Physics is about answering the questions that come from the world around us: from the smallest atomic particles to the distant galaxies above our heads. If you want to know the answers to the following, study Physics at Brentwood:
Why is the sky really purple?
- Why are sunsets red?
- How did God create the universe?
- How can you measure the speed of light using marshmallows?
The aim of the Physics department is to try and inspire curiosity; to wonder about the world around us and to help students understand how we think it works.
Physics and Engineering are the basis of most of our modern technologically-based life. As lessons progress, we have vibrant discussions so that students are always considering what they learn in the context of ‘real world’ situations. For example: although we can do some things through scientific advancement, does it always mean that we should?
Physics is a subject that requires demonstrations and experiments to help bring it to life. We have an amazing range of equipment that allows students to perform experiments often done as demonstrations elsewhere.
One of the coldest places in the galaxy, one of the hottest places in the universe, home of the largest experiment on earth at 27km in length, spanning two countries and the birthplace of the internet. CERN is certainly one of the most impressive places on the planet. We should know - we have been there.
However, far from being the only point of interest during our three day stay in Switzerland, the Physics trip to CERN saw us playing life-size chess in a scenic park, eating fondue whilst being serenaded by the majestic tones of the Alpine horn and taking a number of educational walks led by our very own Mr. Robson.
On arrival in Switzerland our first experience of Swiss efficiency came in the form of the Geneva tram system, which took us smoothly off in the opposite direction to our hostel. Geography and languages are not the favourite hobbies of Physics Teachers. On arriving at the hostel, which Mr Robson had been assured would be refurbished before our arrival, it was less finished than we had expected but fortunately the rooms were finished and restaurant was functional.
Our first image of the world leading research centre was the iconic wooden dome with an alpine backdrop of snow topped mountains. In the morning we visited CERN’s exhibition and learning centres followed by lunch in the centre’s cafeteria with real scientists! In the afternoon we received a guided tour of the ATLAS project. Our guides were a Croatian statistician and a Jordanian engineer.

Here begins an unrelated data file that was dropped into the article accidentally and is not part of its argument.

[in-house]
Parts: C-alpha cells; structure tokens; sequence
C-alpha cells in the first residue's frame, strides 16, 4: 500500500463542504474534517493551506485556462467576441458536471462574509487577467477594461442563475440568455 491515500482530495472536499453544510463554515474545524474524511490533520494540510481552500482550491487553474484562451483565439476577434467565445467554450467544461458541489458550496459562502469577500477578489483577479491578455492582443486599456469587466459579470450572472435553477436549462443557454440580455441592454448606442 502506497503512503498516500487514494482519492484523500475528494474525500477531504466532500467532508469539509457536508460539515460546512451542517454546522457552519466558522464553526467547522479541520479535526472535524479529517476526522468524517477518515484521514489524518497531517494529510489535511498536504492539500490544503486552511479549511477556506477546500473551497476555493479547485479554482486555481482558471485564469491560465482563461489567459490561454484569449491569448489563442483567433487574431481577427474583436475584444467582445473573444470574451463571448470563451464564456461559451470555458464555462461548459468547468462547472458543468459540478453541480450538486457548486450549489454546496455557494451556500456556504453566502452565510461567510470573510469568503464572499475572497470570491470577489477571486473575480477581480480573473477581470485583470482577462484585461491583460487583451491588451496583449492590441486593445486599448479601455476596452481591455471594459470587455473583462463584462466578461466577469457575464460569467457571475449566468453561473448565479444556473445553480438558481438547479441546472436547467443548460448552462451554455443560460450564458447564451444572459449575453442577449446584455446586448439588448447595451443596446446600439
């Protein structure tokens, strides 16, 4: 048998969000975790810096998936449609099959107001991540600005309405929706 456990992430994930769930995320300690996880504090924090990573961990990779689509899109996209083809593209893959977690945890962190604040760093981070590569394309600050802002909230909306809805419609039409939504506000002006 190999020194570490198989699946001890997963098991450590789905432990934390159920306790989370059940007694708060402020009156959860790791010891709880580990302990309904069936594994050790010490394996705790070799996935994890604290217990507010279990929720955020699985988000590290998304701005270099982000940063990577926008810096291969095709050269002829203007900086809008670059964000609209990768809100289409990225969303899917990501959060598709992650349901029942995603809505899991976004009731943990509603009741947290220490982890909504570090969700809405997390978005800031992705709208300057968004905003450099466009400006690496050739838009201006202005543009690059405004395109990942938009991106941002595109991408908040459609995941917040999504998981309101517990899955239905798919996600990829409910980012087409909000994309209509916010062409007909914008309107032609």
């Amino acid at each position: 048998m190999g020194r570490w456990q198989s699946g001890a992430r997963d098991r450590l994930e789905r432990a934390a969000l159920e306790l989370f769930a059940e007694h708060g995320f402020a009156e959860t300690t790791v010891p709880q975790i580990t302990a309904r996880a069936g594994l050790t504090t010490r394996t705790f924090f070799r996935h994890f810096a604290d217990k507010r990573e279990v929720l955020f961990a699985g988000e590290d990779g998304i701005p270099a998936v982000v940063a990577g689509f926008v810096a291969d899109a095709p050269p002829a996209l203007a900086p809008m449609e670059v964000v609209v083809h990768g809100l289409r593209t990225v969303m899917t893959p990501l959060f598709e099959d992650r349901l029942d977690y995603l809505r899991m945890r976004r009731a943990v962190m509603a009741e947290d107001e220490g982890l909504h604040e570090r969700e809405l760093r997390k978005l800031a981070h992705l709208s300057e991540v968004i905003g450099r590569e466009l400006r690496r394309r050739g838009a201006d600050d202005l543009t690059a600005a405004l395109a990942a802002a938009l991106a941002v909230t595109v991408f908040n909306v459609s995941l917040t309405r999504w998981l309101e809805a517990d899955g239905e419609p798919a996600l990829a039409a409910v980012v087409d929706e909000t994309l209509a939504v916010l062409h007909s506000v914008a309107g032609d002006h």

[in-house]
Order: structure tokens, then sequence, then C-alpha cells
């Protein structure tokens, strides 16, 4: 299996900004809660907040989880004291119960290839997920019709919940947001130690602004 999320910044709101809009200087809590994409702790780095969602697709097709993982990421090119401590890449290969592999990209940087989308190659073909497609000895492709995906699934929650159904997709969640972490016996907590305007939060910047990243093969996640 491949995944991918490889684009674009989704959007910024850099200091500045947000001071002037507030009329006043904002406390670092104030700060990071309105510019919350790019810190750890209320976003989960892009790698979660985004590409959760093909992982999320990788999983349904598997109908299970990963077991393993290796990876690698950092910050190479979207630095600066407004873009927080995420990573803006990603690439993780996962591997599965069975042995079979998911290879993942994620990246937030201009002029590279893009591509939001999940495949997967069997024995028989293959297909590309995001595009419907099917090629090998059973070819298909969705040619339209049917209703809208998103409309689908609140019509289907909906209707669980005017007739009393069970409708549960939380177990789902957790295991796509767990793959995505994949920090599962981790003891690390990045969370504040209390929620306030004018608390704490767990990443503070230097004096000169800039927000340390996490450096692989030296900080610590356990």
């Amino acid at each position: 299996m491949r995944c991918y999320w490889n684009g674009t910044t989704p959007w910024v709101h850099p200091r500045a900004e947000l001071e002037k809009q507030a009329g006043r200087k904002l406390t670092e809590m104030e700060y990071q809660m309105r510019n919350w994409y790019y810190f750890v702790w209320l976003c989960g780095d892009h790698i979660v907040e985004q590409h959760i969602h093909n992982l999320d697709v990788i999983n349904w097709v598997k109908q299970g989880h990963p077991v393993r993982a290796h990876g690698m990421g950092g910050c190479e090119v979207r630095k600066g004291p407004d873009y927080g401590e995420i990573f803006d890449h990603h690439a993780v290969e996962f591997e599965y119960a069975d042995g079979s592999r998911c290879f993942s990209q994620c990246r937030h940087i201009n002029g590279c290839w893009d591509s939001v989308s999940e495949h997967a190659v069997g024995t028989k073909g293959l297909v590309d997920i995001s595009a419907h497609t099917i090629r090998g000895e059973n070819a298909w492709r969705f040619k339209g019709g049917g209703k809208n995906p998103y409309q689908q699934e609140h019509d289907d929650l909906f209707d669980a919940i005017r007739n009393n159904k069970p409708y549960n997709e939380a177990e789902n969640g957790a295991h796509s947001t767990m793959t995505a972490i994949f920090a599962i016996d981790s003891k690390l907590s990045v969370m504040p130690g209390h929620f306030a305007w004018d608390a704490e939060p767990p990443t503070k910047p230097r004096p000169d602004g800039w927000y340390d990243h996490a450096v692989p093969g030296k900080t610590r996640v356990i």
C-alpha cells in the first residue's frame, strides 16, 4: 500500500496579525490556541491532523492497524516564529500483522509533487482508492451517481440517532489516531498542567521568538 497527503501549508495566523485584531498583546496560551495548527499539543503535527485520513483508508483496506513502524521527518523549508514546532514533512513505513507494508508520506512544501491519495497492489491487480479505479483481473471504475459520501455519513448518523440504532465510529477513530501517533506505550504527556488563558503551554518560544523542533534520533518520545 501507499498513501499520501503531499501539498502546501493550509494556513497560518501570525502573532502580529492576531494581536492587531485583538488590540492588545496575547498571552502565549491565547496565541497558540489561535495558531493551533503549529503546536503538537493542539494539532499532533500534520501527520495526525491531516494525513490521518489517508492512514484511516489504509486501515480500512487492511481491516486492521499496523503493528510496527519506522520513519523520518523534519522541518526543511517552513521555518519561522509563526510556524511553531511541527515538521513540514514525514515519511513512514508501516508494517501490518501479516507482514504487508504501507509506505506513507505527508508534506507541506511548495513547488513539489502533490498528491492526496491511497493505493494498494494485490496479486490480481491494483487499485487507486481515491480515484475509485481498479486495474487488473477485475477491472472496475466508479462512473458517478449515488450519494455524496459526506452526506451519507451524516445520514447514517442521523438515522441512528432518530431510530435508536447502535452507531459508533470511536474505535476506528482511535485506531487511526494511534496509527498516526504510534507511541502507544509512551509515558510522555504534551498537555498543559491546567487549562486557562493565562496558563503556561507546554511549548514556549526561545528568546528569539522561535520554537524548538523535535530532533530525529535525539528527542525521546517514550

The museum was hugely interactive with many world changing experiments on show. As well as being hugely informative, they were thought provoking and tested out knowledge. There were exhibits on: the very big (the entire universe and its origins); the very small (the quarks, muons, leptons and neutrinos that build reality); and the fundamental forces binding matter together; the unseen (dark matter and dark energy). To sum up our experience inside the world famous dome in a word – awe-inspiring (okay... two words hyphenated). To try to describe the astronomical light show would be to spoil your own visit to this astounding place, so we won’t.
The tour took us around some of the more active areas of CERN; the huge ATLAS detector, one of the two sites that recorded the elusive Higgs boson, and the magnet testing facility. One was the site where history was made and the other contained some seriously cool magnets, both literally (operationally cooled to a temperature of around -260°C) and also in the awesome sense.
So with one day left, the question on all our minds was how on Earth could our final day live up to the magnificence of CERN? Our final evening meal was in a traditional restaurant with alpine yodelling and alpine horn blowing: many of our group accepted the invitation to take the stage and join in. (The last day we were set loose on Geneva, exploring its treasures (in groups of no less than five mind you). Amongst the wonders of the town were a park filled with life-size chess pieces, a charming town square and a multitude of scenic antique shops. It truly was a struggle to leave a place of such beauty and inspiration when our time came to board the plane home…but at least we brought some chocolate with us!
Lewis Bruniges and James Cooke